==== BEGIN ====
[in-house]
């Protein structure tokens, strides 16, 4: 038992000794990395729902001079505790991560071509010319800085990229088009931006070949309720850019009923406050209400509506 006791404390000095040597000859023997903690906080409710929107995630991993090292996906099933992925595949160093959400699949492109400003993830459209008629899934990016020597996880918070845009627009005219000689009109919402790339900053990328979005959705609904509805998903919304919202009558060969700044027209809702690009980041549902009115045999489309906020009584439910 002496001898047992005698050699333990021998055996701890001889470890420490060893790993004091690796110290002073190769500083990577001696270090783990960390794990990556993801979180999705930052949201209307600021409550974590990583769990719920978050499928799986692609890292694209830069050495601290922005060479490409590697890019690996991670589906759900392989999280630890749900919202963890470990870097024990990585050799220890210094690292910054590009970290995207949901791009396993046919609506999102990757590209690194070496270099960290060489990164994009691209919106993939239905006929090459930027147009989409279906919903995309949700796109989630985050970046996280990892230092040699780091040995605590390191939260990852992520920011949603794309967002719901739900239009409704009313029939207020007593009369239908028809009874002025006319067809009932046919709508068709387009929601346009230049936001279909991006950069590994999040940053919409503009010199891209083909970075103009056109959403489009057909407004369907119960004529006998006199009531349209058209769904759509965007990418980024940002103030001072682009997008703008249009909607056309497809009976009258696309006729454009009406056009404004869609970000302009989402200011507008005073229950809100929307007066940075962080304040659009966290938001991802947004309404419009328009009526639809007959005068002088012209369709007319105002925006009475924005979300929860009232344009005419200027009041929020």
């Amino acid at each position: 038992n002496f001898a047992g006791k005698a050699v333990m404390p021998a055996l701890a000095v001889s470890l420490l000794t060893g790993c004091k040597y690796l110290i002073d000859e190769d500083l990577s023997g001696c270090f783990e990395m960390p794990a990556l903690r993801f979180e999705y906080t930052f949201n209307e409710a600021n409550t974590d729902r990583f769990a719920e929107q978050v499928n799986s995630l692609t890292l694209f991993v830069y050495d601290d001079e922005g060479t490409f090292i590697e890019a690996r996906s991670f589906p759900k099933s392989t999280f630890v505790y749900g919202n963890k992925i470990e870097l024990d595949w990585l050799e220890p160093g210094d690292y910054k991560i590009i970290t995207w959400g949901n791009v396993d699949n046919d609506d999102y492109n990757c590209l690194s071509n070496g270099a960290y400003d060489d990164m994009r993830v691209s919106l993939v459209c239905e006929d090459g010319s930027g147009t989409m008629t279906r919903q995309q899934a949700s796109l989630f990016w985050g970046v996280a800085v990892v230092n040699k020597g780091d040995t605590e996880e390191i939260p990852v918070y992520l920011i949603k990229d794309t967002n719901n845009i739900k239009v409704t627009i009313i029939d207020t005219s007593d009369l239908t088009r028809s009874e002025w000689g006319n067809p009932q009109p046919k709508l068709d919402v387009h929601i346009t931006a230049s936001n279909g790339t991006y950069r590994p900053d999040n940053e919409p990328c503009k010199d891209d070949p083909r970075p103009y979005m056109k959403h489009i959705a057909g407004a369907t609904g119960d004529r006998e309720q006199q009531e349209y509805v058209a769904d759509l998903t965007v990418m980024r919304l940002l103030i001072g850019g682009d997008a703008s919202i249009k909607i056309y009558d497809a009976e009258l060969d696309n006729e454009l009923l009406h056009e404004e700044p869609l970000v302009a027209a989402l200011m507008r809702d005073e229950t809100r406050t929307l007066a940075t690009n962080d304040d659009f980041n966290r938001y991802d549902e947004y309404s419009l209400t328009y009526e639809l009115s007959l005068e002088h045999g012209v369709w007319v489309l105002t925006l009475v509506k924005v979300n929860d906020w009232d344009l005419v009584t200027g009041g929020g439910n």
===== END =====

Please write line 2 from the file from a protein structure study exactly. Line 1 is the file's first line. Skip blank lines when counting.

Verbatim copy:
């Protein structure tokens, strides 16, 4: 038992000794990395729902001079505790991560071509010319800085990229088009931006070949309720850019009923406050209400509506 006791404390000095040597000859023997903690906080409710929107995630991993090292996906099933992925595949160093959400699949492109400003993830459209008629899934990016020597996880918070845009627009005219000689009109919402790339900053990328979005959705609904509805998903919304919202009558060969700044027209809702690009980041549902009115045999489309906020009584439910 002496001898047992005698050699333990021998055996701890001889470890420490060893790993004091690796110290002073190769500083990577001696270090783990960390794990990556993801979180999705930052949201209307600021409550974590990583769990719920978050499928799986692609890292694209830069050495601290922005060479490409590697890019690996991670589906759900392989999280630890749900919202963890470990870097024990990585050799220890210094690292910054590009970290995207949901791009396993046919609506999102990757590209690194070496270099960290060489990164994009691209919106993939239905006929090459930027147009989409279906919903995309949700796109989630985050970046996280990892230092040699780091040995605590390191939260990852992520920011949603794309967002719901739900239009409704009313029939207020007593009369239908028809009874002025006319067809009932046919709508068709387009929601346009230049936001279909991006950069590994999040940053919409503009010199891209083909970075103009056109959403489009057909407004369907119960004529006998006199009531349209058209769904759509965007990418980024940002103030001072682009997008703008249009909607056309497809009976009258696309006729454009009406056009404004869609970000302009989402200011507008005073229950809100929307007066940075962080304040659009966290938001991802947004309404419009328009009526639809007959005068002088012209369709007319105002925006009475924005979300929860009232344009005419200027009041929020």